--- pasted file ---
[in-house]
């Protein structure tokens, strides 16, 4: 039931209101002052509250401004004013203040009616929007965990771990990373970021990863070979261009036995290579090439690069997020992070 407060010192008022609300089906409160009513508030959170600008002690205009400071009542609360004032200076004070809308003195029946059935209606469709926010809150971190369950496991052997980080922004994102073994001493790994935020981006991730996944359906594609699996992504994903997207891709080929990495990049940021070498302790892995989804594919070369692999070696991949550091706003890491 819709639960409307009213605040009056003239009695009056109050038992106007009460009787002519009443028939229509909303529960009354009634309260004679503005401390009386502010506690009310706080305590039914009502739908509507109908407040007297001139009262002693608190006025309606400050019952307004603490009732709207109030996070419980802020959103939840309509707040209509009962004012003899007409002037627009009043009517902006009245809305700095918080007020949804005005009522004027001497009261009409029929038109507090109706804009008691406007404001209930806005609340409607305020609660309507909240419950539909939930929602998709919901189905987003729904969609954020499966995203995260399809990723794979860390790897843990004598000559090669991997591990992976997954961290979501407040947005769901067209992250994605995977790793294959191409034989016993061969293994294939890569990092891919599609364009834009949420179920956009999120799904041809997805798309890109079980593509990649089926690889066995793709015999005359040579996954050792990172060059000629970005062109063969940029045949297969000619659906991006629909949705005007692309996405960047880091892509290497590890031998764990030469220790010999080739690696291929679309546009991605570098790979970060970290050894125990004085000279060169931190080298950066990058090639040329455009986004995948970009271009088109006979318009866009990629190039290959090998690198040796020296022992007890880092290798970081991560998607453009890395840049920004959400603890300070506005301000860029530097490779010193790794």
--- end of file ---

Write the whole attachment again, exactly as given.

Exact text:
[in-house]
């Protein structure tokens, strides 16, 4: 039931209101002052509250401004004013203040009616929007965990771990990373970021990863070979261009036995290579090439690069997020992070 407060010192008022609300089906409160009513508030959170600008002690205009400071009542609360004032200076004070809308003195029946059935209606469709926010809150971190369950496991052997980080922004994102073994001493790994935020981006991730996944359906594609699996992504994903997207891709080929990495990049940021070498302790892995989804594919070369692999070696991949550091706003890491 819709639960409307009213605040009056003239009695009056109050038992106007009460009787002519009443028939229509909303529960009354009634309260004679503005401390009386502010506690009310706080305590039914009502739908509507109908407040007297001139009262002693608190006025309606400050019952307004603490009732709207109030996070419980802020959103939840309509707040209509009962004012003899007409002037627009009043009517902006009245809305700095918080007020949804005005009522004027001497009261009409029929038109507090109706804009008691406007404001209930806005609340409607305020609660309507909240419950539909939930929602998709919901189905987003729904969609954020499966995203995260399809990723794979860390790897843990004598000559090669991997591990992976997954961290979501407040947005769901067209992250994605995977790793294959191409034989016993061969293994294939890569990092891919599609364009834009949420179920956009999120799904041809997805798309890109079980593509990649089926690889066995793709015999005359040579996954050792990172060059000629970005062109063969940029045949297969000619659906991006629909949705005007692309996405960047880091892509290497590890031998764990030469220790010999080739690696291929679309546009991605570098790979970060970290050894125990004085000279060169931190080298950066990058090639040329455009986004995948970009271009088109006979318009866009990629190039290959090998690198040796020296022992007890880092290798970081991560998607453009890395840049920004959400603890300070506005301000860029530097490779010193790794």